It is predominantly accepted that if something is true it is accurately corresponding to what actually is real. For example, if 1 + 1 = 2 is a true mathematical equation then we are accepting that if one thing is added to another thing the real result is that there is now two things.
This necessarily is not a truth we created, but a truth we discovered. People have assigned values to signs (numbers or letters) to explain that truth in a communicable form. Therefore, when a person sees the sign “1” we know it signifies the singular. Similarly, if a person sees the sign “I” it also signifies the singular in a Roman numeral fashion. However, regardless of the sign used, it has the value of representing what really is accurate. No one held a conference to decide if one object and a second object make two objects, it simply does. It is a reality, a truth.
To illustrate further, gravity is something real, it did not become real when we discovered it and gave it a name, it has been real. Man didn’t create or invent it. The real existed apart from our apprehension of that reality.
Therefore, when I use the term “really real” I am indicating that which is truly actual apart from our thinking about it. It exists or is true whether or not we know it or accept it.
To dig a little deeper, morality is either a reflection of what we think about the world and our humanity and does not correspond nor conform to any real good, or that which is really right morally is that which most accurately reflects the good.
If the former is true and there is no real good that morality corresponds to, then the only anchor for morality is that which we as humans devise. Those that agree with those morals remain free, and those who do not get punished by the system which enforces those ideals. So if humans devise that stealing is not an acceptable behavior then some form of punishment or retribution may be brought upon those who steal. But in the long run, the only wrong committed is that a person decided to do something outside of the cultural norm. Eventually a new cultural norm could be adopted and stealing made acceptable. This I think is similar to the argument given that slavery was acceptable and thus right and now not acceptable and wrong. Thus, morality changes over time or is different from one culture to the next. In this view, there is no good. Right and wrong are continually in flux based on whose perspective one is viewing the world for the oppressor and the oppressed see it very differently.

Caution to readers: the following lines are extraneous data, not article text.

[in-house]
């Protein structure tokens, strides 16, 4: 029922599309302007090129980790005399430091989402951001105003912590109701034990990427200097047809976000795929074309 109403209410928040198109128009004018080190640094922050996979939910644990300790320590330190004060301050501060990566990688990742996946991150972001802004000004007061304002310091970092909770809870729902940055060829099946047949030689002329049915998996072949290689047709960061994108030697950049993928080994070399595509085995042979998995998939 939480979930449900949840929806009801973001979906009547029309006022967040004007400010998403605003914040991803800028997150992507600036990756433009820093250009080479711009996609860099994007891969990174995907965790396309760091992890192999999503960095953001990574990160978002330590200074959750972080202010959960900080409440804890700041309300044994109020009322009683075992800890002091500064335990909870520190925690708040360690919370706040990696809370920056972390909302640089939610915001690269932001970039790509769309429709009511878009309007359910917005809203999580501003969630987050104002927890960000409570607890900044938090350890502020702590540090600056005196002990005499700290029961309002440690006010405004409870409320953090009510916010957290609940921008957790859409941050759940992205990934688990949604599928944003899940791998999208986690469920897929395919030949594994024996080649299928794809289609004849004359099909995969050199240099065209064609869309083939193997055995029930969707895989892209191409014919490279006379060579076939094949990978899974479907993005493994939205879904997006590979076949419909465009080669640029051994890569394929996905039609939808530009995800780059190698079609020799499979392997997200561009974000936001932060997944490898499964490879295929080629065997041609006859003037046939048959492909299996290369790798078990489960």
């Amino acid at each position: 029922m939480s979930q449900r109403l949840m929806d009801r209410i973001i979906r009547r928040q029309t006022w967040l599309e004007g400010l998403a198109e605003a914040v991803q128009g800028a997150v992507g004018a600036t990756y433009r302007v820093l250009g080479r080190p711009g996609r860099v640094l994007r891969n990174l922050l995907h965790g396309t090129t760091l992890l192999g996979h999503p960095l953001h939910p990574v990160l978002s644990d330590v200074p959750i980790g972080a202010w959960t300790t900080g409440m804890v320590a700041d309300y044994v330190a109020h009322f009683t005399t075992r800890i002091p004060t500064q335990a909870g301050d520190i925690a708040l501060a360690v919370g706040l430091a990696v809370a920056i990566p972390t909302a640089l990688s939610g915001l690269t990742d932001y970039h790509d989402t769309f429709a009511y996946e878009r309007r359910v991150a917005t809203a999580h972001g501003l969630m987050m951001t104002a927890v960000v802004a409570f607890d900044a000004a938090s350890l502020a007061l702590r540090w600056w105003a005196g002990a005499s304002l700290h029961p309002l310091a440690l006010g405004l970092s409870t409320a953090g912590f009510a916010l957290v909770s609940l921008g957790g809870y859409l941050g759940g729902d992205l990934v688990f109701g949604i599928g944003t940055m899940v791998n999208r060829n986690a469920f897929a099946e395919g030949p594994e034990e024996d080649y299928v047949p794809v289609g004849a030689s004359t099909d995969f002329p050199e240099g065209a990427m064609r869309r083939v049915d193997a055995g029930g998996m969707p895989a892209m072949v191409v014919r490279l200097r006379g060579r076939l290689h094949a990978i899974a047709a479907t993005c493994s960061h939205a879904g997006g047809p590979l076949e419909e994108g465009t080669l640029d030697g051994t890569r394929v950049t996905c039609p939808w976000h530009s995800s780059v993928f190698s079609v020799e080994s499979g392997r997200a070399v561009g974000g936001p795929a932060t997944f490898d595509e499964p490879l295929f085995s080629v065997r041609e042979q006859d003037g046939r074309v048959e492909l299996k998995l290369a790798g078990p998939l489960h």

Now, in contrast to this view, there is the idea that morality is to be a reflection of what is truly good. Good exists, and what is right conforms to what is good. Something then is either really right or really wrong. We can do something that is wrong and not know it’s wrong, and it still be wrong. This view would say that if it is really good for mothers to love their children then it is good even if no one believes it to be so. If it is good for fathers to be kind to their children, then it is really good and right.
Moral principals, or laws themselves can be judged because they are to be reflections of what is right, and in them is not rightness itself. Thus if the government says that murder is wrong, their authority does not make it really true that murder is wrong. They could be incorrect and the law could be out of line with what is good, or it could be a reflection of what is really true and murder is indeed very much wrong. But there is a sense that we can judge if a moral is right or wrong, because there is an external good by which we judge. We might not be aware of this good, we might have a worldview that denies it, but we still think in conformity with the idea that we can reason about a moral that an entire culture upholds as right and we can contemplate whether it really seems right or not. There is something by which we judge it even if we haven’t understood it yet.
We use degrees of perfection all the time. Killing a child is worse than killing a fly. Or some would say we ought not to kill a fly either, especially if you are the President of the
So the two choices that I see on the table for those who accept the reality of humans living in relation to morality are that morals follow only from the human intellect and emotions and have no real correspondence with any real good or that morals are to reflect the real good and can do so in degrees of accuracy some being a bad or grossly distorted reflection and others being the best reflection available to us.
I hope that has cleared up the discussion a little. If I have not accurately retold the perspective of morals existing without a perfect good, then please show me where I erred. Notice I did not use the term “objective” or “subjective” or “absolute” anywhere above in this post to be as plain as possible.